The remainder is offered as an optional extra, which on average (often bundled in with a wider safety pack) can cost around £1,300, but can be as low as £180 for a simple low speed ‘city’ system.
While AEB on new cars is increasingly offered, the numbers of cars with AEB actually on UK roads today is still less than 2% the of overall car parc. Thatcham argues that fleets adopting a mandatory AEB policy will tick boxes for duty of care. They will also minimise downtime of their vehicles and penalty payments for dings and scrapes to vehicles that go back to the leasing company.
The organisation says AEB can reduce insurance claims by 25% and that vehicles fitted with it can have an insurance rating improvement of up to five groups, which can translate into savings of 10% in individual insurance premiums.
Andy Price, Zurich risk engineering Europe practice leader for motor fleet in EMEA, said: “Currently there are very few fleets mandating the use of AEB, but as the benefits become more widely known, and more vehicles are fitted with this technology as standard, then we hope to see a wider adoption of this policy. Given the proven safety benefits, we hope to see this technology mandated in European legislation, as it already is with HGVs.”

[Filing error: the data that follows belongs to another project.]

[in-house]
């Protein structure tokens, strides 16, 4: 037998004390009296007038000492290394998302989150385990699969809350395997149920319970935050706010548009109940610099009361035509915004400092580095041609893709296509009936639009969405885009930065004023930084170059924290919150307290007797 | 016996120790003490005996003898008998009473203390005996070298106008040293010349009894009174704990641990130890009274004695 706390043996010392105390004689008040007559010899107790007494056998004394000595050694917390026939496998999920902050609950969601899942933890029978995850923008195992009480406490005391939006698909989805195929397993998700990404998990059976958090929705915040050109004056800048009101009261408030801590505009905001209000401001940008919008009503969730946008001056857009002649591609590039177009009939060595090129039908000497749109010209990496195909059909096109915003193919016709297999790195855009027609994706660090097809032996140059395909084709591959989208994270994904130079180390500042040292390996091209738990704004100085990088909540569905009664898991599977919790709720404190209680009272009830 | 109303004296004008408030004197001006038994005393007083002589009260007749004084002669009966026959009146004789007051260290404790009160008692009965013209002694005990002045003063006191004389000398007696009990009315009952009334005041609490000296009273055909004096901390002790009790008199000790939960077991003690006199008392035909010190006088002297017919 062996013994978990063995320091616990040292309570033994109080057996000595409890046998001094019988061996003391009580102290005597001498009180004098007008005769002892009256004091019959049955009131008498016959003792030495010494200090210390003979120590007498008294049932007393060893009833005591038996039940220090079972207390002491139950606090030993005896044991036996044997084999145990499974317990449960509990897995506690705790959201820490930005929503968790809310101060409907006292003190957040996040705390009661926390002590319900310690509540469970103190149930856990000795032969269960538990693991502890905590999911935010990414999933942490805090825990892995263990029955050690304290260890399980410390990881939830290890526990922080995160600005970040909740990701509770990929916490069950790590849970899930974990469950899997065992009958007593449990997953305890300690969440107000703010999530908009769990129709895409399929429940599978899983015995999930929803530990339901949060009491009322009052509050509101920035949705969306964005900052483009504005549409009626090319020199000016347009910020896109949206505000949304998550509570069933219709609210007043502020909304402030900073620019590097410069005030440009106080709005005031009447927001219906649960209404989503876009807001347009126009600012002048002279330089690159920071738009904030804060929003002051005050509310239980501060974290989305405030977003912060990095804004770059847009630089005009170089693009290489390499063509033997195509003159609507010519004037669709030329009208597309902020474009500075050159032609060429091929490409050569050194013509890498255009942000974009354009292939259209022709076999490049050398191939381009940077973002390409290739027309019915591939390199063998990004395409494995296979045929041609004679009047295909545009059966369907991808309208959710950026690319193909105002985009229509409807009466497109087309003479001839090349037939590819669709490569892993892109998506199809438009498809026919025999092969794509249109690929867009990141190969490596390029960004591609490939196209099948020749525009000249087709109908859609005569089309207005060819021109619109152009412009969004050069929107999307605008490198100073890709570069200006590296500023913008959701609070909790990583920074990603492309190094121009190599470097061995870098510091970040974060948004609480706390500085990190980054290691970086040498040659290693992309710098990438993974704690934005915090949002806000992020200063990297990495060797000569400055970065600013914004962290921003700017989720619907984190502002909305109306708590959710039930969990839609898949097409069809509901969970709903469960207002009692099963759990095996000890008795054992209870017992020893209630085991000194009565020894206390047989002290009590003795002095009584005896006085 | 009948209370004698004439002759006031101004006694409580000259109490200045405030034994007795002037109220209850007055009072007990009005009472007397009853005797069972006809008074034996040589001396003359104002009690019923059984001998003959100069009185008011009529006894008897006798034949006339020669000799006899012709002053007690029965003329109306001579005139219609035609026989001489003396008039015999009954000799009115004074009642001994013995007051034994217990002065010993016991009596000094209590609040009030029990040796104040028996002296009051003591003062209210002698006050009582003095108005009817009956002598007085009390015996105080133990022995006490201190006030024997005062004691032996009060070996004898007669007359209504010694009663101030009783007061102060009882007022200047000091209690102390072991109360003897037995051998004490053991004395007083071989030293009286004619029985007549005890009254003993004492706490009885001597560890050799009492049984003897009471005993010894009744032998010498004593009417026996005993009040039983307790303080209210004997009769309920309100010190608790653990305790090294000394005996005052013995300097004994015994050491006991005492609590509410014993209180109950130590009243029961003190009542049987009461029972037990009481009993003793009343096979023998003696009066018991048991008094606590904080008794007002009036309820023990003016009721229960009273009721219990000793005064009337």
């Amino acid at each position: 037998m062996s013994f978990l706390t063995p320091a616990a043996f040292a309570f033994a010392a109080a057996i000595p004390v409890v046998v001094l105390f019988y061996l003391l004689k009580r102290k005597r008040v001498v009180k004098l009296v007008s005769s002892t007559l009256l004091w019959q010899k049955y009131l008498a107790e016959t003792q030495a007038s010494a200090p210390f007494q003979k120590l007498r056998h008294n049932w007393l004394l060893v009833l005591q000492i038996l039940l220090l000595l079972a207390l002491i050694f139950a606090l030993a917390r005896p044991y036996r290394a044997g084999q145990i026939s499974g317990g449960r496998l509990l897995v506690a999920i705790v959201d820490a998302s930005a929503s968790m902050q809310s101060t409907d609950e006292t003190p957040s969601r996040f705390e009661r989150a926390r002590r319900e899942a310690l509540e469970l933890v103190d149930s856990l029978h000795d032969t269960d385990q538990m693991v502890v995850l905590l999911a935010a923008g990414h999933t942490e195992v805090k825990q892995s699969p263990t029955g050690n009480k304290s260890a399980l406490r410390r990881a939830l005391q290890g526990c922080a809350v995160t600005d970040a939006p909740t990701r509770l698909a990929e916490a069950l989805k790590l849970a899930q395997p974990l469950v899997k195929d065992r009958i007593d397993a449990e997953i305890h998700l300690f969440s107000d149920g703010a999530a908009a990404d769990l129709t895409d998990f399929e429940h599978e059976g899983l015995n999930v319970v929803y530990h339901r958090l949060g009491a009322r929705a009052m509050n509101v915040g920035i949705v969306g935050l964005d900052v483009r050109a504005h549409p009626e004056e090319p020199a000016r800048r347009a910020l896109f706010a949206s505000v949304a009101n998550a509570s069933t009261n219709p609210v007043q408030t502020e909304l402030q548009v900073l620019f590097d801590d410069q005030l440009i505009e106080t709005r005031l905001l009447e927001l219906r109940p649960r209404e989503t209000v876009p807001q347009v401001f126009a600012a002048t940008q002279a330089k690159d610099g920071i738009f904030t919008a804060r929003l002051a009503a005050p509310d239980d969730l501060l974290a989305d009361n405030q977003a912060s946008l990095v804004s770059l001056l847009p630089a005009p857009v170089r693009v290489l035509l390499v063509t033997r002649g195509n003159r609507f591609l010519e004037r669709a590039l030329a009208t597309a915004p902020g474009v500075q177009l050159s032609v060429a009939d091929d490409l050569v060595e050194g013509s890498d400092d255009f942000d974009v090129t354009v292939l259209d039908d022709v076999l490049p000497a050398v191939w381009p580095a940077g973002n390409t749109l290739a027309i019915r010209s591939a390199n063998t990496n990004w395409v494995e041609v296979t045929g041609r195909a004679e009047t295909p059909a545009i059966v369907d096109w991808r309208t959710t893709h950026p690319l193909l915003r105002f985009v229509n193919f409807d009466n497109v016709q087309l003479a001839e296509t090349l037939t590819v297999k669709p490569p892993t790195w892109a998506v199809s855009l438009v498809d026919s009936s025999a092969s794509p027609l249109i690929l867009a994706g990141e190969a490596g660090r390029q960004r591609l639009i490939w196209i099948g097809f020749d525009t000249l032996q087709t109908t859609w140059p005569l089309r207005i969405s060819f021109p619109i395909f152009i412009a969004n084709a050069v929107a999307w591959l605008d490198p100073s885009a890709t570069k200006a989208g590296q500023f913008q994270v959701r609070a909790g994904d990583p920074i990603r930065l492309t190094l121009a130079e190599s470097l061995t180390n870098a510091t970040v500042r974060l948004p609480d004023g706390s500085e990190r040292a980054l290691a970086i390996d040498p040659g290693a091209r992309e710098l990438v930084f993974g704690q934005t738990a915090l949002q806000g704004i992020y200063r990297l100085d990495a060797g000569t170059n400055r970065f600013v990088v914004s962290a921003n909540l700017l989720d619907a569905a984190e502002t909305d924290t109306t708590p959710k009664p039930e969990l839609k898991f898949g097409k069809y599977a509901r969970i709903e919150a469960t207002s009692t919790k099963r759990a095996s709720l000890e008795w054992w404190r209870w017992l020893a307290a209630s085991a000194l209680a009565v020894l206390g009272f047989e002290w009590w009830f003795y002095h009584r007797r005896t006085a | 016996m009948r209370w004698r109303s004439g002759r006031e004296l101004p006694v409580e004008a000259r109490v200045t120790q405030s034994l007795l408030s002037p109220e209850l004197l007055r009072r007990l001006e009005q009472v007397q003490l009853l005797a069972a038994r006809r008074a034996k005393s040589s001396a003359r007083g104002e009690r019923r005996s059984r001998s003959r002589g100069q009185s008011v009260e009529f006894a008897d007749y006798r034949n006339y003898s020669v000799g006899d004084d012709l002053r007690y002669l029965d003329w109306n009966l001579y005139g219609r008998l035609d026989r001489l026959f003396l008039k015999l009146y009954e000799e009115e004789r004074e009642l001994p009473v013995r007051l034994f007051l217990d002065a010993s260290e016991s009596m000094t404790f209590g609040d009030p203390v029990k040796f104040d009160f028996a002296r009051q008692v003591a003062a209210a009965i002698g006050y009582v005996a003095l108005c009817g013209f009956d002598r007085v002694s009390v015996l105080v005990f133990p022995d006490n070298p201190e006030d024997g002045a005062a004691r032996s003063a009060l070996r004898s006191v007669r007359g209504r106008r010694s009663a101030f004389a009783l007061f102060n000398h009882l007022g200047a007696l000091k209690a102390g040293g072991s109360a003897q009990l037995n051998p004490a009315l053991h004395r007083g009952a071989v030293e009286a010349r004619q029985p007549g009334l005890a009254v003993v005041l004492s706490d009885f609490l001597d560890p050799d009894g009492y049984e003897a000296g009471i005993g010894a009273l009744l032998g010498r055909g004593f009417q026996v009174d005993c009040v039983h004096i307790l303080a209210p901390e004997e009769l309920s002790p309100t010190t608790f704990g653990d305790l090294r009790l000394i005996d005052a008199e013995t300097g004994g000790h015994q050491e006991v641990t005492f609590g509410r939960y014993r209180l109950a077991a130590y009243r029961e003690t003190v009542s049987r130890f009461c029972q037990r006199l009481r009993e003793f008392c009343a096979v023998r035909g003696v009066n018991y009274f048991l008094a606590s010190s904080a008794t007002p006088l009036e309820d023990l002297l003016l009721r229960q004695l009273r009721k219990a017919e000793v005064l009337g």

Price said Zurich is looking at the financial implications fitment of AEB can have on a fleet’s total cost of risk, not just insurance premiums.
He said: “If collision and claim rates come down through the adoption of any effective risk management initiative, including the adoption of AEB, then this will be reflected in an organisation’s claims experience and will be reflected in the insurance premium paid.”
Vehicle write-offs are predicted to fall by around 18% over the next 10 years thanks largely to technologies like AEB.
Thatcham said a review of third party injury claims on the latest Golf (with standard fit AEB) were shown to be 45% lower than an equivalent ‘small family car control group’ on a sample of around 700 claims.
What is AEB?
Several manufacturers have developed technologies which can help the driver to avoid accidents or at least reduce their severity.
AEB systems help to avoid accidents by identifying critical situations early and warning the driver; and, secondly, they reduce the severity of crashes which cannot be avoided by lowering the speed of collision and, in some cases, by preparing the vehicle and restraint systems for impact.
Most AEB systems use radar, stereo camera and/or LIDAR-based technology to identify potential collision partners ahead of the car. This information is combined with what the car knows of its own travel speed and trajectory to determine whether or not a critical situation is developing.
If a potential collision is detected, AEB systems generally (though not exclusively) first try to avoid the impact by warning the driver that action is needed. If no action is taken and a collision is still expected, the system will then apply the brakes.
Some systems apply full braking force, others an elevated level. Either way, the intention is to reduce the speed with which the collision takes place. Some systems deactivate as soon as they detect avoidance action being taken by the driver. AEB will have to be a standard fit on autonomous vehicles of the future.